Behavioral Emergencies


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Behavioral Emergencies

  1. 1. Chapter Behavioral Emergencies Nineteen
  2. 2. Chapter <ul><li>Assessment of psychiatric presentation </li></ul><ul><li>Differentiation between altered mental status caused by psychiatric condition and altered mental status from medical or traumatic conditions </li></ul><ul><li>Care for psychiatric patients </li></ul><ul><li>Safe and effective use of restraints </li></ul>Nineteen CORE CONCEPTS
  3. 3. Behavioral Emergency A situation in which the patient exhibits behavior that is unacceptable or intolerable to the patient, family, or community Behavior The manner in which a person acts K EY TERMS
  4. 4. <ul><li>Low blood sugar </li></ul><ul><li>Lack of oxygen </li></ul><ul><li>Inadequate blood flow to brain </li></ul><ul><li>Head trauma </li></ul><ul><li>Mind-altering substances </li></ul><ul><li>Excessive cold </li></ul><ul><li>Excessive heat </li></ul><ul><li>Psychological crises </li></ul>Causes of Behavioral Change
  5. 5. <ul><li>Panic </li></ul><ul><li>Agitation </li></ul><ul><li>Bizarre thinking and behavior </li></ul><ul><li>Danger to self </li></ul><ul><li>Danger to others </li></ul>Psychological Crises
  6. 6. <ul><li>Identify yourself and your role. </li></ul><ul><li>Inform patient what you are doing. </li></ul><ul><li>Ask questions in a calm, reassuring voice. </li></ul>Actions to Take (Continued) Behavioral Emergencies
  7. 7. <ul><li>Do not be judgmental. </li></ul><ul><li>Acknowledge patient’s feelings. </li></ul><ul><li>Show you are listening by rephrasing what is said. </li></ul><ul><li>Treat patient with respect. </li></ul>Actions to Take Behavioral Emergencies
  8. 8. Patient ASSESSMENT Behavioral Emergencies Signs and Symptoms <ul><li>Assess the patient ’s mental status: </li></ul><ul><li>Appearance </li></ul><ul><li>Activity </li></ul><ul><li>Speech </li></ul><ul><li>Orientation </li></ul>(Continued)
  9. 9. Patient ASSESSMENT Behavioral Emergencies Signs and Symptoms <ul><li>Assess for potential violence: </li></ul><ul><li>History of violent behavior </li></ul><ul><li>Posturing </li></ul><ul><li>Vocal activity </li></ul><ul><li>Physical activity </li></ul>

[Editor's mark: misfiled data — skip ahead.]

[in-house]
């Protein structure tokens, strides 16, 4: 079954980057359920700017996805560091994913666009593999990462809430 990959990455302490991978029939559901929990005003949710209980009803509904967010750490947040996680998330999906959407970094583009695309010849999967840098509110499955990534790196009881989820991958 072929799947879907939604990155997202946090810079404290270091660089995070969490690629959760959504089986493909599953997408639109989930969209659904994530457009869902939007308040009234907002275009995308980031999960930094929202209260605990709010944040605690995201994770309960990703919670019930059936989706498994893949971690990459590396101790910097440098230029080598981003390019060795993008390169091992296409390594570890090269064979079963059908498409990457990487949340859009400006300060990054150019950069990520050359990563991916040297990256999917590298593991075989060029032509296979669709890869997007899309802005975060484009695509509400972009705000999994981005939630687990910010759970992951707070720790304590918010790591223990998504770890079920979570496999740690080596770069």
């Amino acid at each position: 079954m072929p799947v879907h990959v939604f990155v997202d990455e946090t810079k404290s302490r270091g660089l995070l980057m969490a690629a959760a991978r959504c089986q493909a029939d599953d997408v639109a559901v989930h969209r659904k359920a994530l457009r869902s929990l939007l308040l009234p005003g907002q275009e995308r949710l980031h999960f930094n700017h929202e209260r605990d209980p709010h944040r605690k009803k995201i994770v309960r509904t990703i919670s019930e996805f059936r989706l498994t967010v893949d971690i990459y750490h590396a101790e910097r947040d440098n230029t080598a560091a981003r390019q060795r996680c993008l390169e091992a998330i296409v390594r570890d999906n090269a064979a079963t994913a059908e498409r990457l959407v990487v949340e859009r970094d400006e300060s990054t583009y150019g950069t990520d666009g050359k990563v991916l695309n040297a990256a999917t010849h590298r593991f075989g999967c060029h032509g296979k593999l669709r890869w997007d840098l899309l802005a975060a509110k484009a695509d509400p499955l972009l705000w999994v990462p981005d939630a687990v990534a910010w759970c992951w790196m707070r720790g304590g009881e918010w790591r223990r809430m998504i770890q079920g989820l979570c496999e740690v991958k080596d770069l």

10. 10. Patient CARE Behavioral Emergencies Emergency Care Steps <ul><li>Maintain a comfortable distance. </li></ul><ul><li>Encourage patient to talk. </li></ul><ul><li>Do not make quick moves. </li></ul><ul><li>Respond honestly to questions. </li></ul>(Continued)
  11. 11. Patient CARE Behavioral Emergencies Emergency Care Steps <ul><li>Do not threaten, challenge, or argue. </li></ul><ul><li>Do not play along with visual or auditory disturbances. </li></ul><ul><li>Involve trusted family or friends. </li></ul>(Continued)
  12. 12. Patient CARE Behavioral Emergencies Emergency Care Steps <ul><li>Be prepared to spend time with patient. </li></ul><ul><li>Avoid unnecessary physical contact. </li></ul><ul><li>Use positive eye contact. </li></ul><ul><li>Restrain if necessary. </li></ul>
  13. 13. Use of Restraints <ul><li>Emotionally disturbed patients may refuse care. </li></ul><ul><li>For care to be provided against patient’s wishes, patient must be harmful to self/others. </li></ul>Medical-Legal Implications (Continued)
  14. 14. <ul><li>If patient is a threat to self or others, you may transport without consent. </li></ul>Medical-Legal Implications <ul><li>May require medical direction. </li></ul><ul><li>Usually requires law enforcement. </li></ul>(Continued) Use of Restraints